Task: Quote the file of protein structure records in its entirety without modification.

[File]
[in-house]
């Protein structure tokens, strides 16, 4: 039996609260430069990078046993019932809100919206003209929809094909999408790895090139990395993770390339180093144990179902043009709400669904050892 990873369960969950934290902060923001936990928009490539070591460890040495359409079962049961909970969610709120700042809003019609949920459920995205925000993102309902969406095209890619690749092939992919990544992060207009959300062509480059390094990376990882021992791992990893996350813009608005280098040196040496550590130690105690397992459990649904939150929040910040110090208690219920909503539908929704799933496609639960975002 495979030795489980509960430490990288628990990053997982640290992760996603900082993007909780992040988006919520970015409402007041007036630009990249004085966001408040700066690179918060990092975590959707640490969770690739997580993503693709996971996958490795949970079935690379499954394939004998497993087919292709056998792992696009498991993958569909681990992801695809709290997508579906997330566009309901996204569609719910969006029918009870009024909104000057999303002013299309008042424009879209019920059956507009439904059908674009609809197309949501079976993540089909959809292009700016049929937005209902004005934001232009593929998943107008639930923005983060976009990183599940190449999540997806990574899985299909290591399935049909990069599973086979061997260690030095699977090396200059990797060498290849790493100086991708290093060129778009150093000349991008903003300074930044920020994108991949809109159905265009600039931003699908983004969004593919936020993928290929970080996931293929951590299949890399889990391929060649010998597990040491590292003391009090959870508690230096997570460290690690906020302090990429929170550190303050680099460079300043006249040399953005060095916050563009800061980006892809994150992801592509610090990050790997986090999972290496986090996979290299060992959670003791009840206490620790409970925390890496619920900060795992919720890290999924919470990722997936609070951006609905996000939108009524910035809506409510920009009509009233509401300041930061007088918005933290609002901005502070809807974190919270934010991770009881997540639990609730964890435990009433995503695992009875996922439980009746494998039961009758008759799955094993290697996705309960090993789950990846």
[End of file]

[in-house]
């Protein structure tokens, strides 16, 4: 039996609260430069990078046993019932809100919206003209929809094909999408790895090139990395993770390339180093144990179902043009709400669904050892 990873369960969950934290902060923001936990928009490539070591460890040495359409079962049961909970969610709120700042809003019609949920459920995205925000993102309902969406095209890619690749092939992919990544992060207009959300062509480059390094990376990882021992791992990893996350813009608005280098040196040496550590130690105690397992459990649904939150929040910040110090208690219920909503539908929704799933496609639960975002 495979030795489980509960430490990288628990990053997982640290992760996603900082993007909780992040988006919520970015409402007041007036630009990249004085966001408040700066690179918060990092975590959707640490969770690739997580993503693709996971996958490795949970079935690379499954394939004998497993087919292709056998792992696009498991993958569909681990992801695809709290997508579906997330566009309901996204569609719910969006029918009870009024909104000057999303002013299309008042424009879209019920059956507009439904059908674009609809197309949501079976993540089909959809292009700016049929937005209902004005934001232009593929998943107008639930923005983060976009990183599940190449999540997806990574899985299909290591399935049909990069599973086979061997260690030095699977090396200059990797060498290849790493100086991708290093060129778009150093000349991008903003300074930044920020994108991949809109159905265009600039931003699908983004969004593919936020993928290929970080996931293929951590299949890399889990391929060649010998597990040491590292003391009090959870508690230096997570460290690690906020302090990429929170550190303050680099460079300043006249040399953005060095916050563009800061980006892809994150992801592509610090990050790997986090999972290496986090996979290299060992959670003791009840206490620790409970925390890496619920900060795992919720890290999924919470990722997936609070951006609905996000939108009524910035809506409510920009009509009233509401300041930061007088918005933290609002901005502070809807974190919270934010991770009881997540639990609730964890435990009433995503695992009875996922439980009746494998039961009758008759799955094993290697996705309960090993789950990846």